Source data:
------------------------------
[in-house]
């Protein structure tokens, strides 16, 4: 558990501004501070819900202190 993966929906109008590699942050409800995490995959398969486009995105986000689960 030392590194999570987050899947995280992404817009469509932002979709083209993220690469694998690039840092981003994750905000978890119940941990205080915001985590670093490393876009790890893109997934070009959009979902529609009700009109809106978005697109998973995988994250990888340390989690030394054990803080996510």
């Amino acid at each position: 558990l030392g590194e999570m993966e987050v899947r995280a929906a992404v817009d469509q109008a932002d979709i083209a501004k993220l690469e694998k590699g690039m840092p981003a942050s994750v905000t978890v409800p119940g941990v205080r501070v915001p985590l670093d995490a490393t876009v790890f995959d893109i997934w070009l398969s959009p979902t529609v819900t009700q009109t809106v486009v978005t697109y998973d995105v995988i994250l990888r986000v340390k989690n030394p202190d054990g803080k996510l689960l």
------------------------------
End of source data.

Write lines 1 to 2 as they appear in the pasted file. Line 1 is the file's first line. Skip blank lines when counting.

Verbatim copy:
[in-house]
């Protein structure tokens, strides 16, 4: 558990501004501070819900202190 993966929906109008590699942050409800995490995959398969486009995105986000689960 030392590194999570987050899947995280992404817009469509932002979709083209993220690469694998690039840092981003994750905000978890119940941990205080915001985590670093490393876009790890893109997934070009959009979902529609009700009109809106978005697109998973995988994250990888340390989690030394054990803080996510």